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Cuban Dissidents Divided Over Obama Visit

Activists argue that the move comes at a time of heightened repression.
By Ernesto García Díaz
  • The prress conference held at the Directorio Democrático Cubano. (Photo: Ernesto García)
    The prress conference held at the Directorio Democrático Cubano. (Photo: Ernesto García)
  • Raúl Castro and Barack Obama. (Photo: mvsnoticias/creative commons)
    Raúl Castro and Barack Obama. (Photo: mvsnoticias/creative commons)
  • Berta Soler speaks to reporters. (Photo: Ernesto García)
    Berta Soler speaks to reporters. (Photo: Ernesto García)
  • The headquarters of the Movimiento Democracia. (Photo: Ernesto García)
    The headquarters of the Movimiento Democracia. (Photo: Ernesto García)

Members of the Cuban opposition have called on US president Barack Obama to condemn Havana’s repressive policies ahead of his historic visit to the island later this month.

Orlando Gutiérrez, president of the Cuban Democratic Directorate NGO, told reporters at an event in Miami that his organisation did not support the state visit.

“The Castro regime has not changed, violations of human rights continue to rise, every day violence increases against the people and the Cuban opposition,” he said. “Political prisoners are not released, nor is there any real democratic change in the country.”

In January, the Spain-based Cuban Observatory of Human Rights recorded 1,474 arbitrary arrests in Cuba.

According to statistics collected since 2010 by the Havana-based Cuban Commission for Human Rights and National Reconciliation, this was the highest monthly figure since their records began.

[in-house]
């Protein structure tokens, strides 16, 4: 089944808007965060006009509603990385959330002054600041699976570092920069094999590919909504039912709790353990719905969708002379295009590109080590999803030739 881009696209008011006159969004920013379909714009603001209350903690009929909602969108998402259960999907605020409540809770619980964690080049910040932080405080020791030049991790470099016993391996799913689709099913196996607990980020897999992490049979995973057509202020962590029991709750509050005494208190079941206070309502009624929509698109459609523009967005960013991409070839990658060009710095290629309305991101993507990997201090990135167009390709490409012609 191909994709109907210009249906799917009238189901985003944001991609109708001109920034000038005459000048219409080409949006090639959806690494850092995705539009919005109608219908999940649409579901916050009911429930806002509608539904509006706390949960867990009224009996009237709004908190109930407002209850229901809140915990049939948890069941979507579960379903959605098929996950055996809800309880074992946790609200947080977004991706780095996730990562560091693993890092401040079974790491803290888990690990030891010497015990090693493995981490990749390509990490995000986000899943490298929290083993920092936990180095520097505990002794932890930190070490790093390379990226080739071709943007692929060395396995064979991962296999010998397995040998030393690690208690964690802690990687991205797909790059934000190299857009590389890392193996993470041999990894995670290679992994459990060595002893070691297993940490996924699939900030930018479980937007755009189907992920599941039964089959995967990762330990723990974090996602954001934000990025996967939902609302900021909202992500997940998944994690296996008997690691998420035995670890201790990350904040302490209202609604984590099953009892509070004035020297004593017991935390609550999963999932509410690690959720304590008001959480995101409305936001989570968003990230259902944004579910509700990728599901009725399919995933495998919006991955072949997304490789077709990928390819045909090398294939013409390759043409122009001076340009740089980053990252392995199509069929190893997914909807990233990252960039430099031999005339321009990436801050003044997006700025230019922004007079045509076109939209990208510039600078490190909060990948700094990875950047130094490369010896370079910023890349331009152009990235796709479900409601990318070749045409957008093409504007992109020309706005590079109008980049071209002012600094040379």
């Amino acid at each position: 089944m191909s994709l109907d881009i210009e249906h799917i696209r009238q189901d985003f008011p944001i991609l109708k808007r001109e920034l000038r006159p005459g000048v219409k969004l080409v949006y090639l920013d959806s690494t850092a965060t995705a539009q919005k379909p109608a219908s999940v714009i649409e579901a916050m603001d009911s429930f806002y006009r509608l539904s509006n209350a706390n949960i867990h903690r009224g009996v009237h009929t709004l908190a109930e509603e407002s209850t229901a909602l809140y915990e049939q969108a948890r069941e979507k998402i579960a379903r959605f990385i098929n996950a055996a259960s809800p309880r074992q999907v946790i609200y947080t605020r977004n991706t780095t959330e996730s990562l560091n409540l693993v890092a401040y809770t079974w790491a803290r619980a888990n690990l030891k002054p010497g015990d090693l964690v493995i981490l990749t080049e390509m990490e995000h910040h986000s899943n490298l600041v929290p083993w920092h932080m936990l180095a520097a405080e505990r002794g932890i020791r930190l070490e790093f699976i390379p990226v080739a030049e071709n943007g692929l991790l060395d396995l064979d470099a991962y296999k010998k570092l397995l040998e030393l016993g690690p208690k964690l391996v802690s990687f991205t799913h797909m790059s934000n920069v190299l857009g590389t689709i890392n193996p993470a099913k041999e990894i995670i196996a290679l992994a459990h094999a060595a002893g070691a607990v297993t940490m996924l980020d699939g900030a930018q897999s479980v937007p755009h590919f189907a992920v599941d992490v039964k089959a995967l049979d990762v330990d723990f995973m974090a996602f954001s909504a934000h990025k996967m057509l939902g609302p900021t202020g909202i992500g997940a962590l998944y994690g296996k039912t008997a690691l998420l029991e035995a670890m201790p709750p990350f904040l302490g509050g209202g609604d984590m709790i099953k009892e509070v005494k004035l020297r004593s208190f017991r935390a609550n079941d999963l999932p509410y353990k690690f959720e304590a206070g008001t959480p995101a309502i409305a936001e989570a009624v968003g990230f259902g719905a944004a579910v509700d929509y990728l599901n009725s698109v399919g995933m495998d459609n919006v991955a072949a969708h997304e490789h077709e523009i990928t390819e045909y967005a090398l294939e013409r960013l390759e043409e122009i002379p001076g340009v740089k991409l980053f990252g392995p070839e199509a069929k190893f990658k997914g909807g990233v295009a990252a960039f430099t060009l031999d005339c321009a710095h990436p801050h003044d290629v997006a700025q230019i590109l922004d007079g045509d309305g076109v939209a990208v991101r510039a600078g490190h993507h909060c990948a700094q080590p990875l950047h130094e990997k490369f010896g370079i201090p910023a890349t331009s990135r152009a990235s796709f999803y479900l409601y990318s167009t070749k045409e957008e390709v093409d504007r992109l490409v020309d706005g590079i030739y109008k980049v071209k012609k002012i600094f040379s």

Activists from within Cuba as well as exiles spoke at the February 27 event held by the Presidio Político Histórico Cubano.

One of the guests was Berta Soler Fernández, the leader of the Ladies in White, a pacifist group campaigning for human rights on the island.

She argued that Obama had chosen to visit “in times of increased repression, when political prisoners who were released precisely as a result of the [December 2014] agreements between the two governments are kept imprisoned.

“There is a lot of hypocrisy by the president of the United States,” she concluded.

Other Cubans who travelled to Miami for the event included Antonio Rodiles, project coordinator of State of Sats and a prominent critic of the US-Cuba détente, as well as Jorge Luis Pérez Antúnez, general secretary of the Civic Resistance Front.

Gorki Águila, the frontman of famed Cuban rock band Porno para Ricardo, and independent journalist and blogger Yuri Valle Roca were also there.

Exiles who attended the briefing included Santiago Álvarez, the president of the Legal Rescue Foundation, and Luis Felipe Rojas from the Democracy Movement.

The Cuban opposition has been divided on the issue of dialogue between Havana and Washington ever since the detente was announced in December 2014.

Obama will be the first US president to visit Cuba in 88 years and his trip is seen as a major step in the normalisation of bilateral relations.

Ernesto García Díaz is a journalist for the digital news portal Cubanet News, and an intern with IWPR.